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It's been a while since I last worked closely with Lync server, but while you can exercise quite a bit of control over the content of the conversations, I don't believe that it directly allows for Activesync style encryption policies. I sadly no longer have a configured environment to go digging on to verify that though, so take this answer with a large ...


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If you outsource all cardholder data to a third party and you require compliance yourself, then the applicable requirements for SAQ A are applicable to you. While the PCI DSS consists of a large number of requirements (i.e. SAQ D), the vast majority of these will not be applicable to you if you do not handle cardholder data. Depending on volumes you may not ...


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If the CC data never touched your servers, you wouldn't be a (PCI) service provider, so no - the same level of compliance requirements do not apply in both cases. (That said, SAQ D covers the majority of cases, so yeah, it covers a broad range of involvement). Yes, your clients will need to have some level of PCI compliance as they're collecting the data. ...


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You have to report on PCI compliance if you are a level 4 merchant. You need to complete a self assessment (SAQ). So to become compliant you need to: Complete the Self-Assessment Questionnaire according to the instructions it contains. Complete and obtain evidence of a passing vulnerability scan with a PCI SSC Approved Scanning Vendor (ASV). Note scanning ...


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Im not very talented at coding but used the basics of creating a shell script and printing out outputs to check for configuration standards and write them to a text file. Ive tried to show expected/desired output and then what the output is. You can get the document from CIS here or you may need to fill in a form to get it ...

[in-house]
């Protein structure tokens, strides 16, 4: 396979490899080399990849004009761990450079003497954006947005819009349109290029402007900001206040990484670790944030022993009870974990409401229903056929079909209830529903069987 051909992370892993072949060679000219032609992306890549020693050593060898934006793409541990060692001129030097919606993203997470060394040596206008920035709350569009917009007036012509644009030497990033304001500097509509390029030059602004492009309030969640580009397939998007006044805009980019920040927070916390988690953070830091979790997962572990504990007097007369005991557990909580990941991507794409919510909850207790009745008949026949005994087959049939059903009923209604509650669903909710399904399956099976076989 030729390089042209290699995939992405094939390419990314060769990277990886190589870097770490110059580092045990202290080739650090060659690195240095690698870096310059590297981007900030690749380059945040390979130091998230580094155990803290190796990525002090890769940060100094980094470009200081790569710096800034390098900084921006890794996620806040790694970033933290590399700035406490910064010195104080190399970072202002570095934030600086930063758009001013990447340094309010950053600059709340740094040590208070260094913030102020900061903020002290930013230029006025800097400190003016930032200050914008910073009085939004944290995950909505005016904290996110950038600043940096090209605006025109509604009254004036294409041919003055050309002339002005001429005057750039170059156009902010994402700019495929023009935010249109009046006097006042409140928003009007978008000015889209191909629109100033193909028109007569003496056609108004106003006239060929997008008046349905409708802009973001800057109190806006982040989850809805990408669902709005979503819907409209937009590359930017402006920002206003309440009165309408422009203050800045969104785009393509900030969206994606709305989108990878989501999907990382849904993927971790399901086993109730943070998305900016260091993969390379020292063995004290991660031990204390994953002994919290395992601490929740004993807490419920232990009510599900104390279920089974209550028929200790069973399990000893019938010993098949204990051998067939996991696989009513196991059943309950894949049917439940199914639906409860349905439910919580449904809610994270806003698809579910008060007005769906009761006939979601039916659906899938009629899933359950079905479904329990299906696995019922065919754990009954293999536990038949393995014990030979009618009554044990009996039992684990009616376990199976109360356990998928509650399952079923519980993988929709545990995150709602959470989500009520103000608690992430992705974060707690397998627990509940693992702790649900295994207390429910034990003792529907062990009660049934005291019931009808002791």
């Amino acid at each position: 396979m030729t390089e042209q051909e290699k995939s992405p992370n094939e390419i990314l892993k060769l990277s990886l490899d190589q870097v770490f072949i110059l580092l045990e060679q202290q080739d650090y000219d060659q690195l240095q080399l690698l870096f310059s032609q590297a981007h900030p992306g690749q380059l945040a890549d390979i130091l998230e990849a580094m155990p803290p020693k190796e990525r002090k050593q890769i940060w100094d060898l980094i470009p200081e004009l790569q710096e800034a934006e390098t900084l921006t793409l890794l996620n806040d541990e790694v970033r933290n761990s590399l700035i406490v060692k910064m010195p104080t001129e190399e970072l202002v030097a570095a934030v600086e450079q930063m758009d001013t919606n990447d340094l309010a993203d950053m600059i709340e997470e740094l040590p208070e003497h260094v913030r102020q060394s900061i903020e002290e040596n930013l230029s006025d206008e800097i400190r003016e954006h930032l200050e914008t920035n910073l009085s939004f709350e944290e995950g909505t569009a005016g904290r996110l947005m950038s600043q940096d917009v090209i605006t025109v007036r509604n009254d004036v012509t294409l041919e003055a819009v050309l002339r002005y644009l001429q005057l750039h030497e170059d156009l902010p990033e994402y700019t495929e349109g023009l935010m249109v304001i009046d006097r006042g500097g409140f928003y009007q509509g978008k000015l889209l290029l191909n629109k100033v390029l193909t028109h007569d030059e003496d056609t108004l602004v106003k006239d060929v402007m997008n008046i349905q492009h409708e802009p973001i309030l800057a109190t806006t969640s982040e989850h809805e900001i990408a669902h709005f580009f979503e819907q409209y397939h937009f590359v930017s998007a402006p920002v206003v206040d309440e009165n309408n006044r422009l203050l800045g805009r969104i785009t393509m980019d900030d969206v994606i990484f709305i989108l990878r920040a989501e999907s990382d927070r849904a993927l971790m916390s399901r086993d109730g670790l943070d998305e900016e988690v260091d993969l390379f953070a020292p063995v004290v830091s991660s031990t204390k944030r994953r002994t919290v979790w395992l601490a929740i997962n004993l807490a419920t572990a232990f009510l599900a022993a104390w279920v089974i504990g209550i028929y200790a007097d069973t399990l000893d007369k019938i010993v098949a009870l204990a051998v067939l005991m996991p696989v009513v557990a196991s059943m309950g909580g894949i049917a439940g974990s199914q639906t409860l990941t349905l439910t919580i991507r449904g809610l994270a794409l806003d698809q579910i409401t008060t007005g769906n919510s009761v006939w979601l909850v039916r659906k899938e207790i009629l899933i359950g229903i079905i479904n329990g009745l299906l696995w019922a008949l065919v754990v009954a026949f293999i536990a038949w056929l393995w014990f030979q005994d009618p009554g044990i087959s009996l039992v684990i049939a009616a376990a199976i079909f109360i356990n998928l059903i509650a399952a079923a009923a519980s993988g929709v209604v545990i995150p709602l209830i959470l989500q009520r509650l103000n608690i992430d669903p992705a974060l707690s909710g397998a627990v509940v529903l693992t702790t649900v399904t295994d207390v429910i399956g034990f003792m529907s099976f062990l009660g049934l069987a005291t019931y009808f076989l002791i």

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In general, DISA STIGs are more stringent than CIS Benchmarks. Keep in mind that with STIGs, what exact configurations are required depends on the classification of the system based on Mission Assurance Catagory (I-III) and Confidentiality Level (Public-Classified), giving you 9 different possible combinations of config requirements. CIS usually have a Level ...


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Storing CVV is not allowed: There are a few things to consider: You assume booking.com is storing CVV You're assuming a CVV is needed to process a transaction. On 1) - there can be no way to confirm whether booking.com, Expedia are storing unless you work there. They would have to answer to a QSA. Now, as far as the CVV that is stored, that is CVV2 ...


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Here are some important considerations: What is the reason that you're hardening against a given benchmark or guideline? Are you going to be audited? Is there a preferred route or route the your auditors are more familiar with? What tools will you use for self auditing? Do those tools have polices or plugins to audit your system against a given ...


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One difference is the ease to find a reliable and automated tool to check for compliance. I believe Nessus has templates available for most of the ones you have listed, but some are dated. In any case, I'd choose one that makes it as easy as possible for you to check and stay in compliance.



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